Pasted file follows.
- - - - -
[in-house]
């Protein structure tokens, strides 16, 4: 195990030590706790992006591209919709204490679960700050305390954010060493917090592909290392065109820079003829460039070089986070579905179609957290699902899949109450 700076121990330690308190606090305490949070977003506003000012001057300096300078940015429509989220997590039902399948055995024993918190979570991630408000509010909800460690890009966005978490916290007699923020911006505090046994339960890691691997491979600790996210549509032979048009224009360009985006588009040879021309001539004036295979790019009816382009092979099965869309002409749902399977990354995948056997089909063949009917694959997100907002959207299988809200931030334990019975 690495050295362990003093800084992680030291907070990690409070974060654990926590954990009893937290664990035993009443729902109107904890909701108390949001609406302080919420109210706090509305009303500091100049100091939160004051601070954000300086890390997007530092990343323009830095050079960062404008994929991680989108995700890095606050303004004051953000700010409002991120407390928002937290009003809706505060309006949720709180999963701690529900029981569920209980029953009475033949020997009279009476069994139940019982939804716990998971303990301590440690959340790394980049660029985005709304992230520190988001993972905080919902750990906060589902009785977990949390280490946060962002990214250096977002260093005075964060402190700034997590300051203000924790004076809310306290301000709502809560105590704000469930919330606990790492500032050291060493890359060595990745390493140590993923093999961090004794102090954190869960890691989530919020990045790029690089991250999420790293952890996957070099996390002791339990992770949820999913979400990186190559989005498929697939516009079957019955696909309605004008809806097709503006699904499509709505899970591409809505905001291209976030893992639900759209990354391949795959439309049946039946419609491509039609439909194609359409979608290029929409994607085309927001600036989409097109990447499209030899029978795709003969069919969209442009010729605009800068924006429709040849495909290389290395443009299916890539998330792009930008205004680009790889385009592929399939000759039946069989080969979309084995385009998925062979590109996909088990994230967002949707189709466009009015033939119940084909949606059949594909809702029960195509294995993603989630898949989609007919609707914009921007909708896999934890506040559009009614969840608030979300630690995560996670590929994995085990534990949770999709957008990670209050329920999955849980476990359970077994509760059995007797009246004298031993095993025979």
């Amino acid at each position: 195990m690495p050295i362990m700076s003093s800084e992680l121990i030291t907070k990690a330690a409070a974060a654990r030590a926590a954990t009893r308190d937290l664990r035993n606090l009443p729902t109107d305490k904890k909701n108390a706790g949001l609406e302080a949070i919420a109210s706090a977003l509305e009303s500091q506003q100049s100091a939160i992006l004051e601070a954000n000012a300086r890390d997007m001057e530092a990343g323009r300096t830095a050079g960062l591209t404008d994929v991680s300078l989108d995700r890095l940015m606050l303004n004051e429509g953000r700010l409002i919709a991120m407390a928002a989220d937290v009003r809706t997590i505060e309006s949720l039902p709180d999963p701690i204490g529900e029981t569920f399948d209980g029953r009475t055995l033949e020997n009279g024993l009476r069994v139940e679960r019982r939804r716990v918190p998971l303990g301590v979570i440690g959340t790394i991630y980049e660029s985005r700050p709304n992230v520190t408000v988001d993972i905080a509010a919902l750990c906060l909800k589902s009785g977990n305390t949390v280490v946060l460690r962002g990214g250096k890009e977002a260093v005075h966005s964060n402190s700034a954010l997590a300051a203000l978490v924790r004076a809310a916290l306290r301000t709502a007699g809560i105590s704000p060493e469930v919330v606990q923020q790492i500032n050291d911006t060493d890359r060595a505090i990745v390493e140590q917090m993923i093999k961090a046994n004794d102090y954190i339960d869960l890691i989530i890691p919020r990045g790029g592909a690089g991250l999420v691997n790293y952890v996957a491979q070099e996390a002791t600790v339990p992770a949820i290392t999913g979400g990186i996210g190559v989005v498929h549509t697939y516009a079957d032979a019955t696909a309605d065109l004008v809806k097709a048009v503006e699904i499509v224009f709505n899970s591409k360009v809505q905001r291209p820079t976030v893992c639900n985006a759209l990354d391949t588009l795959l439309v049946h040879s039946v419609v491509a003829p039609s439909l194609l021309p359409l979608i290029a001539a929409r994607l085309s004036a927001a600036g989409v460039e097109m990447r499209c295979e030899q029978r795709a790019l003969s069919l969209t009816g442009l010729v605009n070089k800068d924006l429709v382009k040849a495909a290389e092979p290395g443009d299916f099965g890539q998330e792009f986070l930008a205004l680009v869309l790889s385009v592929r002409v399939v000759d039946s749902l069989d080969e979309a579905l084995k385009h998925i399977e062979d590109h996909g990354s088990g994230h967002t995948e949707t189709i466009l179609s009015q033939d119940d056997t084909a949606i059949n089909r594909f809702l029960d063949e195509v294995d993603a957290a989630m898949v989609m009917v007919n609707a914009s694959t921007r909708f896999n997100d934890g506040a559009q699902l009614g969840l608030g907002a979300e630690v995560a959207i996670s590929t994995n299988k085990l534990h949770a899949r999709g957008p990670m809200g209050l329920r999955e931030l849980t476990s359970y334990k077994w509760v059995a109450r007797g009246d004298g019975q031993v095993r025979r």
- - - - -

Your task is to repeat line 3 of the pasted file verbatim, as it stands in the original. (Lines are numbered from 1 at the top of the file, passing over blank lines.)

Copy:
């Amino acid at each position: 195990m690495p050295i362990m700076s003093s800084e992680l121990i030291t907070k990690a330690a409070a974060a654990r030590a926590a954990t009893r308190d937290l664990r035993n606090l009443p729902t109107d305490k904890k909701n108390a706790g949001l609406e302080a949070i919420a109210s706090a977003l509305e009303s500091q506003q100049s100091a939160i992006l004051e601070a954000n000012a300086r890390d997007m001057e530092a990343g323009r300096t830095a050079g960062l591209t404008d994929v991680s300078l989108d995700r890095l940015m606050l303004n004051e429509g953000r700010l409002i919709a991120m407390a928002a989220d937290v009003r809706t997590i505060e309006s949720l039902p709180d999963p701690i204490g529900e029981t569920f399948d209980g029953r009475t055995l033949e020997n009279g024993l009476r069994v139940e679960r019982r939804r716990v918190p998971l303990g301590v979570i440690g959340t790394i991630y980049e660029s985005r700050p709304n992230v520190t408000v988001d993972i905080a509010a919902l750990c906060l909800k589902s009785g977990n305390t949390v280490v946060l460690r962002g990214g250096k890009e977002a260093v005075h966005s964060n402190s700034a954010l997590a300051a203000l978490v924790r004076a809310a916290l306290r301000t709502a007699g809560i105590s704000p060493e469930v919330v606990q923020q790492i500032n050291d911006t060493d890359r060595a505090i990745v390493e140590q917090m993923i093999k961090a046994n004794d102090y954190i339960d869960l890691i989530i890691p919020r990045g790029g592909a690089g991250l999420v691997n790293y952890v996957a491979q070099e996390a002791t600790v339990p992770a949820i290392t999913g979400g990186i996210g190559v989005v498929h549509t697939y516009a079957d032979a019955t696909a309605d065109l004008v809806k097709a048009v503006e699904i499509v224009f709505n899970s591409k360009v809505q905001r291209p820079t976030v893992c639900n985006a759209l990354d391949t588009l795959l439309v049946h040879s039946v419609v491509a003829p039609s439909l194609l021309p359409l979608i290029a001539a929409r994607l085309s004036a927001a600036g989409v460039e097109m990447r499209c295979e030899q029978r795709a790019l003969s069919l969209t009816g442009l010729v605009n070089k800068d924006l429709v382009k040849a495909a290389e092979p290395g443009d299916f099965g890539q998330e792009f986070l930008a205004l680009v869309l790889s385009v592929r002409v399939v000759d039946s749902l069989d080969e979309a579905l084995k385009h998925i399977e062979d590109h996909g990354s088990g994230h967002t995948e949707t189709i466009l179609s009015q033939d119940d056997t084909a949606i059949n089909r594909f809702l029960d063949e195509v294995d993603a957290a989630m898949v989609m009917v007919n609707a914009s694959t921007r909708f896999n997100d934890g506040a559009q699902l009614g969840l608030g907002a979300e630690v995560a959207i996670s590929t994995n299988k085990l534990h949770a899949r999709g957008p990670m809200g209050l329920r999955e931030l849980t476990s359970y334990k077994w509760v059995a109450r007797g009246d004298g019975q031993v095993r025979r």